Yes, I'm not surprised they turn up in North America, but was surprised to see them here in China.

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15 minutes ago, liuzhou said:

 

Yes, I'm not surprised they turn up in North America, but was surprised to see them here in China.

 

I'm not sure how many North Americans are familiar with them, either. They may be unusual to some people here, also. Our CSA farmer likes to try different things. 

 

Emphasis on "north" americans, ha. They may be much more common in southern parts of N America. 


Edited by FauxPas (log)

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I think they're a pretty niche thing. My father grew them, and I have a small mason jar of pickled mouse melons he put up last year. I also have the leftover seed, and will try to grown them in next year's garden. I can see them being a big hit with the grandkids. 

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Today, I picked up a small bunch of these. As you  can see they are small bananas. I'm wondering if they have a standard or common name in English. I know the local Chinese name, but Mr.Google is not helping.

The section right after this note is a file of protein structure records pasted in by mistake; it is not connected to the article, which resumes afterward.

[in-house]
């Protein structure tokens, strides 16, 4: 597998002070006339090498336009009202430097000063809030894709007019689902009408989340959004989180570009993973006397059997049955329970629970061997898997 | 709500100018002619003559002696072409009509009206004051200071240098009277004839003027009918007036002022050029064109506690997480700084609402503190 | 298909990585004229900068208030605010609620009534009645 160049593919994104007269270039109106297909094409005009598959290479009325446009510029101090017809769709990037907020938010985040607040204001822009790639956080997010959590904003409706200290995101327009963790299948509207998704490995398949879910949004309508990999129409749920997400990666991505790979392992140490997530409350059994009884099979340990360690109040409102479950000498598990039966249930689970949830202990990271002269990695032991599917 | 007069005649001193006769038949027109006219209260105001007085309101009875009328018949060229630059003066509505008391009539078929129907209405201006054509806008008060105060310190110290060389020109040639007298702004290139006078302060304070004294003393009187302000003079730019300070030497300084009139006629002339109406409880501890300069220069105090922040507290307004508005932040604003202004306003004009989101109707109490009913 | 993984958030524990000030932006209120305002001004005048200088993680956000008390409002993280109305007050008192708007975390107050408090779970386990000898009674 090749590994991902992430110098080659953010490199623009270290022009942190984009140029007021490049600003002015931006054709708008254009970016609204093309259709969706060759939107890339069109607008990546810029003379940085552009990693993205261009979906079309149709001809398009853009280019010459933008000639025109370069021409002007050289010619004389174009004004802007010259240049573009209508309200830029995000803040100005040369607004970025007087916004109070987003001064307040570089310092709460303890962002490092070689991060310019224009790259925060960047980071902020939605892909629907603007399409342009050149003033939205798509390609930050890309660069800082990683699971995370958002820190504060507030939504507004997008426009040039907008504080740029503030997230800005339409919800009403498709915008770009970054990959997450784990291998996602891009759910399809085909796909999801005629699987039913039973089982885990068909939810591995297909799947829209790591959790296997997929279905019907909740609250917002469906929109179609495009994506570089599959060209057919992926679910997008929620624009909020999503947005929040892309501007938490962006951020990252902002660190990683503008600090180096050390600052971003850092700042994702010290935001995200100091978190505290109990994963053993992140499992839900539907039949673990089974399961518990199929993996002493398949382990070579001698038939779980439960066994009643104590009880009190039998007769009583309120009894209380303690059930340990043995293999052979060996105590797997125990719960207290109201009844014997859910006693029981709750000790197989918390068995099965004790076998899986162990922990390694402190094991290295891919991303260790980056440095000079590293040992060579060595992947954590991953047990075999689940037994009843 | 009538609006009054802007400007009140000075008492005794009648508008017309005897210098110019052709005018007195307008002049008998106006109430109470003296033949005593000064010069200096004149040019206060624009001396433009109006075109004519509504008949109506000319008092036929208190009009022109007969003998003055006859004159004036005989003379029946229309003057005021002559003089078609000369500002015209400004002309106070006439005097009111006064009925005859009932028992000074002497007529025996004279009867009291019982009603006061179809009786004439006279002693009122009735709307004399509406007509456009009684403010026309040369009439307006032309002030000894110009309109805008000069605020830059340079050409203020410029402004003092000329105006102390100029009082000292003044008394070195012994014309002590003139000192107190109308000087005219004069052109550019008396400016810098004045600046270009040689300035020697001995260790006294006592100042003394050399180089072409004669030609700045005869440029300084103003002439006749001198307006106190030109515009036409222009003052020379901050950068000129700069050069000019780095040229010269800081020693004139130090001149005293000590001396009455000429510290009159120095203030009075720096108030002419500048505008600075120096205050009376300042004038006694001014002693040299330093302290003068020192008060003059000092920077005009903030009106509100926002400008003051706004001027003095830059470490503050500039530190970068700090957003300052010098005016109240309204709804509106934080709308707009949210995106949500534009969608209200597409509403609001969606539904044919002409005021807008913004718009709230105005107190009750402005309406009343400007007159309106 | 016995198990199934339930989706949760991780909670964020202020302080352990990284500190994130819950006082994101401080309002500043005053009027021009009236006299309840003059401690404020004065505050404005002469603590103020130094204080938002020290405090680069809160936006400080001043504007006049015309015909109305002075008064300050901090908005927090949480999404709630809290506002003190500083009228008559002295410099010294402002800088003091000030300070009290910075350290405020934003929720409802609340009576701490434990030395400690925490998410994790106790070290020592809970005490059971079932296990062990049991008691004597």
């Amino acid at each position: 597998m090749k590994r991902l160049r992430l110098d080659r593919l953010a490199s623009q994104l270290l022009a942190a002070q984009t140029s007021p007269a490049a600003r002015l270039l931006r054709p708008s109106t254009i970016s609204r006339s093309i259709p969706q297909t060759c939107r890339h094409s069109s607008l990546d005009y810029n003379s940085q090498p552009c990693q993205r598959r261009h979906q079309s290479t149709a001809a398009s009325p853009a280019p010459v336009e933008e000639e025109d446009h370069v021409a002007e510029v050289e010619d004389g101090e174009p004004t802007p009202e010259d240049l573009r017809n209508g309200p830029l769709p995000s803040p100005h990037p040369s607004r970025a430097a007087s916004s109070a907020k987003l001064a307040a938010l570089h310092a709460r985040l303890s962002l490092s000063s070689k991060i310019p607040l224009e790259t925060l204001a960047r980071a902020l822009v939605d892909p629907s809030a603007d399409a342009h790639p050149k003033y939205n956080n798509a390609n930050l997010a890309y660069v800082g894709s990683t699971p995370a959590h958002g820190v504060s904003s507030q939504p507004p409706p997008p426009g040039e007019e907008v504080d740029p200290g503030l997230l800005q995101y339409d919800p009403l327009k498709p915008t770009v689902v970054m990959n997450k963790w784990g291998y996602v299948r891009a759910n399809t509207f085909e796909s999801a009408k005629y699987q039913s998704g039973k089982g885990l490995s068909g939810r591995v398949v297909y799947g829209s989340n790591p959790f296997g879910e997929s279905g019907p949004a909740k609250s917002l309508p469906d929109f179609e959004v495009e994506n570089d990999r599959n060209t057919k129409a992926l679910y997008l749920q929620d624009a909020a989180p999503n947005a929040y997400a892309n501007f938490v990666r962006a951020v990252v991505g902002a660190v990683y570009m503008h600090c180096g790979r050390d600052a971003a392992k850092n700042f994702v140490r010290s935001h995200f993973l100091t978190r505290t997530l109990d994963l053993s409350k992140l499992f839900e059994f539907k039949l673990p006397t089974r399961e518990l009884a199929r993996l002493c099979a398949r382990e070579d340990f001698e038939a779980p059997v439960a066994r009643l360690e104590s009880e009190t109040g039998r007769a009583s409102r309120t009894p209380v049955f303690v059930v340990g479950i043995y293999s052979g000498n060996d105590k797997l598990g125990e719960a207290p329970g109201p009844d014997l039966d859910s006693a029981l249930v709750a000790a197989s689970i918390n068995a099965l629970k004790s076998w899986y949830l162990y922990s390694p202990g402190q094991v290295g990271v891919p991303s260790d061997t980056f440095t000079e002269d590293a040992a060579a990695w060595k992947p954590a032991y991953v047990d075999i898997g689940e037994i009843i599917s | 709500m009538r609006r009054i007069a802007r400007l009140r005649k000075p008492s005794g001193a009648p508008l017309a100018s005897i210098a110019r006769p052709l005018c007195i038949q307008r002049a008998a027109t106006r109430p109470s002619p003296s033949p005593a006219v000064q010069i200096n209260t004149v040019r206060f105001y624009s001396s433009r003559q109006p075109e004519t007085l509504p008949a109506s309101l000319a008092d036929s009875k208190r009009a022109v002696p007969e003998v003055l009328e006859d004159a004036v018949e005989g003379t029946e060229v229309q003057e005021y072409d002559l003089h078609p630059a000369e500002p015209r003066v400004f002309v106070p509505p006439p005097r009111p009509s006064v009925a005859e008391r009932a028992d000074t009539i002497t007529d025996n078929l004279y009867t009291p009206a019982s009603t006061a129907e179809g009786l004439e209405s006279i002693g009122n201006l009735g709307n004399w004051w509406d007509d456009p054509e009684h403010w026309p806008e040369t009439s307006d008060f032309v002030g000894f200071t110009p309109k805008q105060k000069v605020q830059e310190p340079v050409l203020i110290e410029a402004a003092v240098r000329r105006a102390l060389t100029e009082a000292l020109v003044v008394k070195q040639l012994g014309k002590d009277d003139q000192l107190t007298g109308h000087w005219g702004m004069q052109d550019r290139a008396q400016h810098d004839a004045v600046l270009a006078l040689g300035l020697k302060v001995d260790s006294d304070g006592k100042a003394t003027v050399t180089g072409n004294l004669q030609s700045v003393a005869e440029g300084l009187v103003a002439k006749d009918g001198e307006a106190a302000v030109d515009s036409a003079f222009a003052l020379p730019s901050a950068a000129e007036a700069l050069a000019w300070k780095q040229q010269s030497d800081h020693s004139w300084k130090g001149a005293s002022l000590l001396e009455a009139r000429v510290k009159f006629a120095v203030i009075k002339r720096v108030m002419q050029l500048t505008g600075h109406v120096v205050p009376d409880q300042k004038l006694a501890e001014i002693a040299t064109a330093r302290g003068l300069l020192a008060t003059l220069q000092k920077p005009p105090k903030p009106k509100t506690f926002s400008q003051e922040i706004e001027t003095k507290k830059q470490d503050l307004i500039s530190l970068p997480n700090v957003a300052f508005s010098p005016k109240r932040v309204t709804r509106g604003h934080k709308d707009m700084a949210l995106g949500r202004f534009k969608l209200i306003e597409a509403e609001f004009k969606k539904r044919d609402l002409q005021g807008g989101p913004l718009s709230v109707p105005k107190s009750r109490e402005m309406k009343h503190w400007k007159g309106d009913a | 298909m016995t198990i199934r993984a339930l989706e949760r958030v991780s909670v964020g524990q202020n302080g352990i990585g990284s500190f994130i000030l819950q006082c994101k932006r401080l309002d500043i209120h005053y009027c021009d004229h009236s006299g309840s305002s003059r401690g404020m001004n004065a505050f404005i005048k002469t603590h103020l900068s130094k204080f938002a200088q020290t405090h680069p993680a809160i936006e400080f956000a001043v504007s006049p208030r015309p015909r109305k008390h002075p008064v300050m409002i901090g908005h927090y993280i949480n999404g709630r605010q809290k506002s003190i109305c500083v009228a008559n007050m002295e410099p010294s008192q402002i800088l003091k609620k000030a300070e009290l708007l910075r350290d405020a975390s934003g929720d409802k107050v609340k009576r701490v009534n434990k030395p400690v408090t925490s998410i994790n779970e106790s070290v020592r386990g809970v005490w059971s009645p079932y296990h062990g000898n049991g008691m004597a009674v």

I bought some ripe ones to eat now and some green ones which will hopefully be ready when I get back from a two or three day trip I'm setting out on in the morning.

 

banana2.thumb.jpg.fe4363c8aa237ddf4c4cd5d5ac1ef6ed.jpg

 

banana1.thumb.jpg.2572c238b64cae34e141f6230b609059.jpg


Edited by liuzhou (log)
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I am only ever seen them labeled “baby bananas” but the ones I see don’t really resemble the ones you bought. Yours seem to be much more rotund shall we say. 

 

 Baby bananas also show up in the supermarket with red skins. 

 

 I am not a banana fan and the only time I have tasted these they seemed overly sweet. 


Edited by Anna N Sense (log)
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10 minutes ago, Anna N said:

I am only ever seen them labeled “baby bananas” but the ones I see don’t really resemble the ones you bought. Yours seem to be much more rotund shall we say. 

 

 Baby bananas also show up in the supermarket with red skins. 

 

 I am not a banana fan and the only time I have tasted these they seemed overly sweet.